Tag Archives: hybrids

Stay Out of Owl’s Sex Life

spotted owl

"Wow, She's hot, kind of exotic..."

According to some environmentalists, the future of the spotted owl is in great danger. “It’s a nasty situation,” said Susan Haig, a wildlife ecologist at the U.S. Geological Survey in Corvallis, Oregon. It seems that spotted owls are mating with barred owls, producing fertile hybrids. Politics enters the picture because timbering in the Northwest was severely curtailed in 1994 to save the spotted owl, an endangered species. Local lumbermen resented becoming an endangered species as a result.

Besides this, the plan has failed. Spotted owl populations have not increased and now they are fooling around with barred owls. Environmentalists are in a bit of a bind here. Should they kill barred owls? That doesn’t seem very environmentally correct. According to Susan Haig, “The spotted and sparred owls are hard to tell apart, and hybrids are not protected under the Endangered Species Act.” This could cause the extinction of the Northern spotted owl,” she said.

I say if spotted owls want to mess around with barred owls, who are we to interfere in their sex lives? Will they actually “disappear” or just assimilate into another owl tribe that they find attractive? Isn’t this what evolution is all about, adapting to your environment? Scientists only recently found out that Neanderthals were not wiped out by superior species of humans, but made love, not war and assimilated into the gene pool. If you want to see a Neanderthal, go look in the mirror.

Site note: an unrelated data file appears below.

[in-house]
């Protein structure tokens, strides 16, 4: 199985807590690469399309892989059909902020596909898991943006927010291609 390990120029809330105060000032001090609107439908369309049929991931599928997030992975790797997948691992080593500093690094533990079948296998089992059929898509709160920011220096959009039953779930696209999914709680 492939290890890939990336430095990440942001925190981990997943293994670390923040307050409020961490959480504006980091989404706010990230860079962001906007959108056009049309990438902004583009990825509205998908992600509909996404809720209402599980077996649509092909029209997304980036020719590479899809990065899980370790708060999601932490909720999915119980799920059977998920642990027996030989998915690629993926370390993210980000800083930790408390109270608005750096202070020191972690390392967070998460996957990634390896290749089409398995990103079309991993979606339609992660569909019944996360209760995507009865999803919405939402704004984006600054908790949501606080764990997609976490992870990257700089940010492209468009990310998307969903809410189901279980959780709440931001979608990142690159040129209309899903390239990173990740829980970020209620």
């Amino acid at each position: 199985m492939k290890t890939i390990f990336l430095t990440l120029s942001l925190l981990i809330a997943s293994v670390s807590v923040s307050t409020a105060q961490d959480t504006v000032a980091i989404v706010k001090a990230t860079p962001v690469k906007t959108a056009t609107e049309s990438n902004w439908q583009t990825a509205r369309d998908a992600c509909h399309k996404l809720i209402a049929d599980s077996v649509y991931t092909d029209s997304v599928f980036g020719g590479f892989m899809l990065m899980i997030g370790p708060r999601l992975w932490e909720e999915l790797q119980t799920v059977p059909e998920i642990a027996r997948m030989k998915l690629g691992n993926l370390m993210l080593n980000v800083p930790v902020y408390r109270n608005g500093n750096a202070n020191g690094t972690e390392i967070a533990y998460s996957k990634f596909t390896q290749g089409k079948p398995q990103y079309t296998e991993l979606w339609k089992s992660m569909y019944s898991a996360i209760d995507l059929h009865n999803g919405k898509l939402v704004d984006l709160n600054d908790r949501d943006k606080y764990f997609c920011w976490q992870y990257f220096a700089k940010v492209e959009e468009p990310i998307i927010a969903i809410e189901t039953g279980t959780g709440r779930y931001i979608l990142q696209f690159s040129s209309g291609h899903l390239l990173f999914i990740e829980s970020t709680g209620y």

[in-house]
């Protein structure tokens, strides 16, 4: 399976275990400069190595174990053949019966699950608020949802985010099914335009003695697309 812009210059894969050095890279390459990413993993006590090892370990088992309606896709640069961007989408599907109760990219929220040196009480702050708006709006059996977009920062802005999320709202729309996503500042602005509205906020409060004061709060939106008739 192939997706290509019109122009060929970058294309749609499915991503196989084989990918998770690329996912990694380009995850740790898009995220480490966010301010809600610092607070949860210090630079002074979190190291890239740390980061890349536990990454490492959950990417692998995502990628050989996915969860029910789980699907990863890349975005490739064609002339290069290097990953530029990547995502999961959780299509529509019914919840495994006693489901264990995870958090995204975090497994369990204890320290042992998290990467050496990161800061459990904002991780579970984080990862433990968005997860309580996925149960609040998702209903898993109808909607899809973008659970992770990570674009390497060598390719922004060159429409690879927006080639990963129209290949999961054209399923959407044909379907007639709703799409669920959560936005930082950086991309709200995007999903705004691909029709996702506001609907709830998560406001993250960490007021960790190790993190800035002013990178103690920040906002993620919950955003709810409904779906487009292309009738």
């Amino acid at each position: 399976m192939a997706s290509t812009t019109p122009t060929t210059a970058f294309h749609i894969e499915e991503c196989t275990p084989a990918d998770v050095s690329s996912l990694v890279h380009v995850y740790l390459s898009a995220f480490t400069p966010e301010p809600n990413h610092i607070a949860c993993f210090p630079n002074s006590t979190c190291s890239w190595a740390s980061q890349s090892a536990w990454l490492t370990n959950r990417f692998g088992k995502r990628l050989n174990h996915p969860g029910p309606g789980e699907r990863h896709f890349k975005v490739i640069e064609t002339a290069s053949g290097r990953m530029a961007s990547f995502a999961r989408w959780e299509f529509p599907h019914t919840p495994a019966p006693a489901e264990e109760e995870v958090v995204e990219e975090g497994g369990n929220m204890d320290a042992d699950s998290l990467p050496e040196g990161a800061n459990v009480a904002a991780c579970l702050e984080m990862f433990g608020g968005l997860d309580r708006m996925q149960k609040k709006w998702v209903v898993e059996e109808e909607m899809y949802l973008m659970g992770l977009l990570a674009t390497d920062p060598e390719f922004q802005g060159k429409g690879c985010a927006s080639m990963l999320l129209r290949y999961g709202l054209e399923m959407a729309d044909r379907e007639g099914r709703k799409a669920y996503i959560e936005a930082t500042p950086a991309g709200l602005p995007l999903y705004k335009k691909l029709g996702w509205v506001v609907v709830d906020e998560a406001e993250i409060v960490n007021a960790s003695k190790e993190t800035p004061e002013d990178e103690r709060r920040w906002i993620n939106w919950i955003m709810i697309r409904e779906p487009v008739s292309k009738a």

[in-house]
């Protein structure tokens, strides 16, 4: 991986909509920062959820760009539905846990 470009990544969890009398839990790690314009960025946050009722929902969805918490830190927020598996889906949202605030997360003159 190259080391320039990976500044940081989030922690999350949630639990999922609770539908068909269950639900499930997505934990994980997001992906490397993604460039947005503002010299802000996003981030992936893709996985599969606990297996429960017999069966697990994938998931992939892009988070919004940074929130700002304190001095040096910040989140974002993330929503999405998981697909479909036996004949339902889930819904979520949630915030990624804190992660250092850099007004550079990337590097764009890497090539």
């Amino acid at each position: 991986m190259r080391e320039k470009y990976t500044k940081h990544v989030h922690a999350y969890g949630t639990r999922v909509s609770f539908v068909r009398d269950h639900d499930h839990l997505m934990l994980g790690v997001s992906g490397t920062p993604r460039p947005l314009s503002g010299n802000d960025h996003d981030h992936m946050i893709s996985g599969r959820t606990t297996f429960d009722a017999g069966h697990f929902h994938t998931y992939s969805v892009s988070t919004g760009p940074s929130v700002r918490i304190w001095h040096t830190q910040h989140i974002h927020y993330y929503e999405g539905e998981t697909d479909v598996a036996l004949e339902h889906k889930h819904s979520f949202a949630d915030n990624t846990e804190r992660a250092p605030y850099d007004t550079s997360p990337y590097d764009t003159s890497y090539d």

This is another example of human arrogance. Somehow we think we can control everything, that we actually do control everything-like the weather. We can no more control the weather than we can arrange dates for spotted owls. In fact, about the only thing we can control is ourselves, and considering our everlasting wars, we’re not doing a very good job of that.

Johnathan H. Adler, Failing to save the Spotted Owl, July 29, 2011

Sharon Guynup, Interbreeding Threatens Rare Species, Experts Say, National Geographic, December 26, 2002